Robyne: In this style you have a spectrum and on the one end you have something like A Serious Banquet which is a party that everyone is invited to, and on the other end you have Sleep No More, which is completely isolationist.


This fell somewhere in between without any real intention of how this piece is suppose to interact with the audience and how the audience is suppose to interact with each other. It felt as if no attention was paid as to what we were suppose to feel.

Wesley: Granted, I don’t feel as thought the immersivity was suppose to be a gimmick, but it didn’t feel integral.

Robyne: There were fun moments with the sound design and a lot of the practical, from-the-audience sounds. There was this howling bit they kept having us do that had a great deal of diminishing returns at the end. There was an expectation I felt that the audience was supposed to be much drunker than we were.

Wesley: The interaction with us felt like a necessary evil on their part as if they had to follow through with the immersivitiy and so the scenic design of this world never really managed to put it into a framework in which the immersivity was a necessity to the story telling. 

Robyne: I did not feel that the immersiveness was used to transport us into this world and to make this interactive, to feel like we were involved in the world. I didn’t really know why we were being immersed in this. This may have just as easily been done in a proscenium and it may have worked far better.

Wesley: Lighting design by Christopher and Just Swader as well, I had no real issue with.

Robyne: The, again, clearly were limited on what they could do both financially and in the space. It worked fairly well. There’s a moment of audience interaction, that we’ll discuss later, using the lighting that was probably the highlight of the show. Overall, lighting was fine.

Wesley: Yeah. They had a couple nice effects: the red that backlight Dracula when he entered, it had a nice 1980s Pop-film kind of vibe to it.  We recognize this was a very limited budget production, and for what they were probably able to work with on that level this was excellently achieved.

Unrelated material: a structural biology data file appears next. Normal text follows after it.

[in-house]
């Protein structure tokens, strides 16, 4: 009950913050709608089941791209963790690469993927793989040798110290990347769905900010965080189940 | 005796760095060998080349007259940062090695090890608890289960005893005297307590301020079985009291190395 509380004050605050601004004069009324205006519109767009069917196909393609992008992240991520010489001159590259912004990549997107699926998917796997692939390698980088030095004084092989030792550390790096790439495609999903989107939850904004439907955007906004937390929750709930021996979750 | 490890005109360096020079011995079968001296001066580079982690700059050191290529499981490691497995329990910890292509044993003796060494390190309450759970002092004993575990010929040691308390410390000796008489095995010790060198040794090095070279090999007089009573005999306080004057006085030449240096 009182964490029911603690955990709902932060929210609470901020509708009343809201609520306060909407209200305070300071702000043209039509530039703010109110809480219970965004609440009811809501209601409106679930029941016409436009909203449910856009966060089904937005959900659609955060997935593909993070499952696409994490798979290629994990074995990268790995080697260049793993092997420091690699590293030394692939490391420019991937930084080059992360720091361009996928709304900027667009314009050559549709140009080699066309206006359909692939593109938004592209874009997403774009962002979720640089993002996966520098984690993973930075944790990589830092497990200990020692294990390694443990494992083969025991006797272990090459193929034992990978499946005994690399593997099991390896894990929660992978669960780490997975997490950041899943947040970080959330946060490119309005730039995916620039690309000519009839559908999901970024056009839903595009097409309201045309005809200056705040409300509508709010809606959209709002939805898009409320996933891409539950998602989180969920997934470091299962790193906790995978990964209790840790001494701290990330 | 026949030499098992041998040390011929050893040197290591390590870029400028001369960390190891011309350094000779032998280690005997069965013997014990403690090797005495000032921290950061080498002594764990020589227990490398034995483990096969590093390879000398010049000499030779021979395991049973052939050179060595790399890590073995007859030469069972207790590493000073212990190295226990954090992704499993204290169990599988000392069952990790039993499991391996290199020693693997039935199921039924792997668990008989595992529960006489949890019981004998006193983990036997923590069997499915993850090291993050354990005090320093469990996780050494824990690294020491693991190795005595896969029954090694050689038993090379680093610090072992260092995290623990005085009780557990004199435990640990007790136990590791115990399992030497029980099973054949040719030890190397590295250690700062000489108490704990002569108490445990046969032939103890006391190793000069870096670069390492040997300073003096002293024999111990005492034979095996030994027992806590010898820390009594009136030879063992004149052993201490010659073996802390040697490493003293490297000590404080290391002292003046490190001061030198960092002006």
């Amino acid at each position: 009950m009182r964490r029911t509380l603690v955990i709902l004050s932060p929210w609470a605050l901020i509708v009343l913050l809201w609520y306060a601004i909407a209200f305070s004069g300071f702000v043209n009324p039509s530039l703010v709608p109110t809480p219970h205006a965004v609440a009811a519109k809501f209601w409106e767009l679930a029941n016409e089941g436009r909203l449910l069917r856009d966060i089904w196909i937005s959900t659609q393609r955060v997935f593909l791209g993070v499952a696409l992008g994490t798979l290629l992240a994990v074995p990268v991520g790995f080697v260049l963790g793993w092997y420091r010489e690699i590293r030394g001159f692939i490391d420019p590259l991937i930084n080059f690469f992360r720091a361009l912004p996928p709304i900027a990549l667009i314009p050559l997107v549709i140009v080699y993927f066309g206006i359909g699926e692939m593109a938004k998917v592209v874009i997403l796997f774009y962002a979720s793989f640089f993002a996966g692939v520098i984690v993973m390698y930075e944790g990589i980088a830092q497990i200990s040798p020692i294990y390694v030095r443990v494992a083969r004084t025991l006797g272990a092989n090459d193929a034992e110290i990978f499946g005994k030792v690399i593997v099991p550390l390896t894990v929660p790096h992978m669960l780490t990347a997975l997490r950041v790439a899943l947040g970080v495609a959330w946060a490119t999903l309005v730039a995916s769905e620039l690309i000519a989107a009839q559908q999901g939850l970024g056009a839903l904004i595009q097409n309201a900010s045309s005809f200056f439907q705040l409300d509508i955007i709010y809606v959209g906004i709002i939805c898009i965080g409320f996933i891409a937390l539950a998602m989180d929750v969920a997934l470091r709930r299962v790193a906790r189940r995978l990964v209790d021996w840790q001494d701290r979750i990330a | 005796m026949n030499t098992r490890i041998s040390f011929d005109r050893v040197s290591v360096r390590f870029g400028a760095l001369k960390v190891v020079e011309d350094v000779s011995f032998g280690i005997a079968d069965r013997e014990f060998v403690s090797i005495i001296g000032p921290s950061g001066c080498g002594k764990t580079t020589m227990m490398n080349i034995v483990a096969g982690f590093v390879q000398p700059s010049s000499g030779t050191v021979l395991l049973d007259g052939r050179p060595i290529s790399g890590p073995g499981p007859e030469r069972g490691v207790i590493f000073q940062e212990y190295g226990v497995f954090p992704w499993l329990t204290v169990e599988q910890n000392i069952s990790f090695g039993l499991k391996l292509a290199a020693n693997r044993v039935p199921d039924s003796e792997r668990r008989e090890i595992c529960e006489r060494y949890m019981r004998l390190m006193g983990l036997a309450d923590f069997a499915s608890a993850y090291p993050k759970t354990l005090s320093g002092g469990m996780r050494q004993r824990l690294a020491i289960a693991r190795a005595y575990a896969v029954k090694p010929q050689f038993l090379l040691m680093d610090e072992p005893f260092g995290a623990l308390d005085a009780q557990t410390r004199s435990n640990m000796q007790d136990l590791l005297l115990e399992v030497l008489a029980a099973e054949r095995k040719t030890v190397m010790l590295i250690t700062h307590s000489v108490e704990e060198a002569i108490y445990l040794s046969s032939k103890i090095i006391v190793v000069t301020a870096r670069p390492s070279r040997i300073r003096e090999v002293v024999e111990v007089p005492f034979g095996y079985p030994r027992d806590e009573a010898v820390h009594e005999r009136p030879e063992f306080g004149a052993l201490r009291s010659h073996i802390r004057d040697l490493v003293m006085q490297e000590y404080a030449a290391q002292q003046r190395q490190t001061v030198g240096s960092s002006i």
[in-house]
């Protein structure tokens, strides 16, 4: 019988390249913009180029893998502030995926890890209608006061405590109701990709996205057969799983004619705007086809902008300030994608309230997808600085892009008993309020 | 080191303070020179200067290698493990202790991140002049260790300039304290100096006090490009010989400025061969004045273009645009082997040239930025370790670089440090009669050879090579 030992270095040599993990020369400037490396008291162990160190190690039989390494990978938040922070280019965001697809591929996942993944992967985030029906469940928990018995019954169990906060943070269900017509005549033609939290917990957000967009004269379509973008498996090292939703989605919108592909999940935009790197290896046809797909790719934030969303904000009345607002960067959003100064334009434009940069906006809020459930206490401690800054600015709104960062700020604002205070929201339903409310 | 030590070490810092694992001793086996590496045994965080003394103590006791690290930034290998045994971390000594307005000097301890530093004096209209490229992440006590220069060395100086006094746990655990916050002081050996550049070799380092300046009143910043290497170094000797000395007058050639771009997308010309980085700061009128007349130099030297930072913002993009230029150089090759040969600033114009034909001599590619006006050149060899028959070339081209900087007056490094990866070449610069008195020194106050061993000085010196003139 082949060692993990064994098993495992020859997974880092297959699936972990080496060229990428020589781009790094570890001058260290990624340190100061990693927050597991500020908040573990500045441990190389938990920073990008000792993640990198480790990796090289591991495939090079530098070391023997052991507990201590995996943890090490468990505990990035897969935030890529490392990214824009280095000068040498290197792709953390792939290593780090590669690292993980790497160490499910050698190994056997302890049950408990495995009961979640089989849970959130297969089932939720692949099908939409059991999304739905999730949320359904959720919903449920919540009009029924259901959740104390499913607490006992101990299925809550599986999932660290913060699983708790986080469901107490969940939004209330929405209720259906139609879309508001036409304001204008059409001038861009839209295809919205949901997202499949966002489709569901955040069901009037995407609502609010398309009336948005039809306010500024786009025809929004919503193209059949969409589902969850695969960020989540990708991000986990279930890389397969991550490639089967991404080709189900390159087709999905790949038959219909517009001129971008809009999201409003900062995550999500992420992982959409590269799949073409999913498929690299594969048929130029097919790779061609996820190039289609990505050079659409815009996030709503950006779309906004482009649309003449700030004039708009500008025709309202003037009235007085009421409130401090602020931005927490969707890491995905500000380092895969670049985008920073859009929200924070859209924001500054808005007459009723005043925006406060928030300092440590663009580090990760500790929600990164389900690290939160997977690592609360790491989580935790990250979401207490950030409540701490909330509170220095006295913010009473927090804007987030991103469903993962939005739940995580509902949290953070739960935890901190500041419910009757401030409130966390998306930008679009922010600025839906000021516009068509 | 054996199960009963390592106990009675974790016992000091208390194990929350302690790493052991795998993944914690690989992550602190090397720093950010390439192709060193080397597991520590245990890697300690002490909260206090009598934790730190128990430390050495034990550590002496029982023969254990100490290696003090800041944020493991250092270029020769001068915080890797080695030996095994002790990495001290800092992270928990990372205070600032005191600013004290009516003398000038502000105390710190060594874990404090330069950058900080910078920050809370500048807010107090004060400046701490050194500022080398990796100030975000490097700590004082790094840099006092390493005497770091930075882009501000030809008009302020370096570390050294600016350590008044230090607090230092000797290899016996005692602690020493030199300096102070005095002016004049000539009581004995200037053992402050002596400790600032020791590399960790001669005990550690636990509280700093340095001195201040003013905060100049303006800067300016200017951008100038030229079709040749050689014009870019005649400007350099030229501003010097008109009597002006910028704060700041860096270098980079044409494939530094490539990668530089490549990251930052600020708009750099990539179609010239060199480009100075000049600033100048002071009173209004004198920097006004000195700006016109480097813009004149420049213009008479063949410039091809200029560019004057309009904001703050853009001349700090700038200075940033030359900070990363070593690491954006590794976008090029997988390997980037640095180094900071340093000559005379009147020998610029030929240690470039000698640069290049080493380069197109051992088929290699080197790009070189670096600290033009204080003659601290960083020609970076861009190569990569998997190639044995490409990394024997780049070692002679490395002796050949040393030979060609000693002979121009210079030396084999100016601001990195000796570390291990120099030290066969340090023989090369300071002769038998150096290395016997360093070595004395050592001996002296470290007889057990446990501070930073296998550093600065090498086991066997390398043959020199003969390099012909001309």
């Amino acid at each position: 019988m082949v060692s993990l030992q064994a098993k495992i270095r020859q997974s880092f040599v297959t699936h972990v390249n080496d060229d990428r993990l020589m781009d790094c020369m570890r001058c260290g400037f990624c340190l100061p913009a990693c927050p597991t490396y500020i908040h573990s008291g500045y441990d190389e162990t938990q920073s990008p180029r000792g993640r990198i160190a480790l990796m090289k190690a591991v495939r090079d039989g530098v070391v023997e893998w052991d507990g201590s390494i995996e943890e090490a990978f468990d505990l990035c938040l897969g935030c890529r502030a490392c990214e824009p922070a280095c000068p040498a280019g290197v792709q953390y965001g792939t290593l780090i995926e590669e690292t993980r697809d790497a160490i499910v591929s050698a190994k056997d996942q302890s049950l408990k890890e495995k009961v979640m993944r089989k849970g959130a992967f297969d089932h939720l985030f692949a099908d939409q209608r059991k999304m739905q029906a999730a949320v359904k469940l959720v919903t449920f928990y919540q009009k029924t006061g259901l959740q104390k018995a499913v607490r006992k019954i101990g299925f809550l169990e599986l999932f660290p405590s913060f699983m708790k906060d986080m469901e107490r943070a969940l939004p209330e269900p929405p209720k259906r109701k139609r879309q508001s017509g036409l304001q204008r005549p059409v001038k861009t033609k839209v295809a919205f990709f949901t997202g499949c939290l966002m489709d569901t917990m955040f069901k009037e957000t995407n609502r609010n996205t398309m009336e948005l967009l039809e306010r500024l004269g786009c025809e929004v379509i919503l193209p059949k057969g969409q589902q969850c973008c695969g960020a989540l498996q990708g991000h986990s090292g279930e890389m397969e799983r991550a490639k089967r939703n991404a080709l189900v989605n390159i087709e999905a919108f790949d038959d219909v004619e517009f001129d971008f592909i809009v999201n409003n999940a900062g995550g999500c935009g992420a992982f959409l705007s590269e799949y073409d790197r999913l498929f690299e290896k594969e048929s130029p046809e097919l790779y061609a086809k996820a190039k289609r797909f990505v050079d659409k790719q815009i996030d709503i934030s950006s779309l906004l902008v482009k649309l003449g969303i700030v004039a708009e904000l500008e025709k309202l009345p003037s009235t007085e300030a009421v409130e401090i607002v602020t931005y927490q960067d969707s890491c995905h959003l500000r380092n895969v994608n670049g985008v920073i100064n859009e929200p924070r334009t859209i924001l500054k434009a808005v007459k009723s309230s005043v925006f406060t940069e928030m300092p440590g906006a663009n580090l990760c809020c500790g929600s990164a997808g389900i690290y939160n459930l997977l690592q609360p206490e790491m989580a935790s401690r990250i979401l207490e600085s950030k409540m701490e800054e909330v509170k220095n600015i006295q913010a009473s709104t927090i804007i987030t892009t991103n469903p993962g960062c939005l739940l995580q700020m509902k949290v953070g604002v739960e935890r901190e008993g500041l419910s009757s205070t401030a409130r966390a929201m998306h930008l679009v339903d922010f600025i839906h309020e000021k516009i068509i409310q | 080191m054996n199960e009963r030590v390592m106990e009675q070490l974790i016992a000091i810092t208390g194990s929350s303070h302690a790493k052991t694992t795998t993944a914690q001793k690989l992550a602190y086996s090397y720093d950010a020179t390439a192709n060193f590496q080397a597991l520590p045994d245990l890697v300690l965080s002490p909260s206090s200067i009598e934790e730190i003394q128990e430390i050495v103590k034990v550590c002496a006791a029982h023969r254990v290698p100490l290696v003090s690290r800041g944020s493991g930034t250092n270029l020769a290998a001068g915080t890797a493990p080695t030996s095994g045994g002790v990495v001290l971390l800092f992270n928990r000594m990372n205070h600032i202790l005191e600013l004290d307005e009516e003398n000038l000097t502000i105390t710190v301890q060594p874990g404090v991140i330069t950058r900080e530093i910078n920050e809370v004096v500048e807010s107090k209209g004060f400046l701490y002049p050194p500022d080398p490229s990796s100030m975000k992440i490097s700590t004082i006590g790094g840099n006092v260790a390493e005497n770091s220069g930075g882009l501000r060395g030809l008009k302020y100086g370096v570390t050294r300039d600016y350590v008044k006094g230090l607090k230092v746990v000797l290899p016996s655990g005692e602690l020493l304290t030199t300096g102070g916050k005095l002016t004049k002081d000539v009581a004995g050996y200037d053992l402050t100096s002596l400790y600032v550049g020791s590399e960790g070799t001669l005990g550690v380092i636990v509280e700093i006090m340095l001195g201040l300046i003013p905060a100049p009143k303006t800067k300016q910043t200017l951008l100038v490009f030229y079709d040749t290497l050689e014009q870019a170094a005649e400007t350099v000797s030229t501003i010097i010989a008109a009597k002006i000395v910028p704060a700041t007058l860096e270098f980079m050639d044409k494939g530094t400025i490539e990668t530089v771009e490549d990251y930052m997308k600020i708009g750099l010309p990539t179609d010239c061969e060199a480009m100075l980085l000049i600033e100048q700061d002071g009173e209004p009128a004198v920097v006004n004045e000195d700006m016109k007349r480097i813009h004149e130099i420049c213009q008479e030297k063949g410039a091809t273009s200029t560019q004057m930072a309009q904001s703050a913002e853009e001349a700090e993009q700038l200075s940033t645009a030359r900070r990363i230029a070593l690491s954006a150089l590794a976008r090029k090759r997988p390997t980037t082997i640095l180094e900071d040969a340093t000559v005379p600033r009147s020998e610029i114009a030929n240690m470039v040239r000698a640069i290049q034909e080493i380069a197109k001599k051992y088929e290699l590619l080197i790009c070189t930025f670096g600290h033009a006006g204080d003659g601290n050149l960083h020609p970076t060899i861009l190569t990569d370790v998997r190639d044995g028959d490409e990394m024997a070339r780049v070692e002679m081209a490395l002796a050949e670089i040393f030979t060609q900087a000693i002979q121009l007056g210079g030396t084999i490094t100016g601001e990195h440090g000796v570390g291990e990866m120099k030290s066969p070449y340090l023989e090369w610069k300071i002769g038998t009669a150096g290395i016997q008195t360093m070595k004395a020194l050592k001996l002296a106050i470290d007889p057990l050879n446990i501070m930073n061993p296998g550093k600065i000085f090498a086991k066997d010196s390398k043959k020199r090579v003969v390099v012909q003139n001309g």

Robyne: Dracula is presented in this downtown, nerd, bar theater style that holds a certain amount of irreverence for the material, usually a great deal of irreverence for the material, and is filled with anachronisms. I have seen a great deal of this sort of theater and it is usually blunt and less funny than it thinks it is, and unfortunately I found that prevalent throughout Dracula.

Wesley: There was a lot of joy in the performers getting a chance to perform but I felt no love for the characters, no love for the material –

Robyne: There is a great deal of finesse required to pull off a show of this nature very well. A lot of the references felt very heavy handed, a lot of the modernization of the script felt blunt. There’s a number of times where they pull out their phones and the dialogue doesn’t sound like humans of today’s world discussing the use of technology. There was just some very rough moments of, I could almost feel the collaborators asking, “Well, how does this sound? This works.” With no smoothing out of the language.

Wesley: The pop-culture references, they were so unnecessary. The anachronisms never gelled well. They felt like a style that was meant to feel novel but I have seen it so many times before that it just felt stale, and rather than making this show feel more timely,  it just felt more dated.

Robyne: There were a number of them that worked but they were just unfortunately buried beneath seven more that didn’t.

Wesley: There were also many times that they would reference the bar, and drinking, and being drunk, which, it was funny before you’re legally able to drink. Like they’re the sort of thing that people would say in a college movie. Here, it as so self congratulatory and invaise. 

Robyne: It is a necessary part of the production, it is an intential design element and that can be a great deal of fun, but there is a fun, in-character way to discuss this and there is a forceful reminder that the ticket cost is low and you should be drinking and it’s part of the production. Which is totally fine but there is a way to convey that without swearing at your audience, which can be fun but in this instance absolutelywas not.

Wesley: There was one instance I enjoyed and the was January Lavoy playing Yeungling. Her coming out as this sort of meta, product-placement character –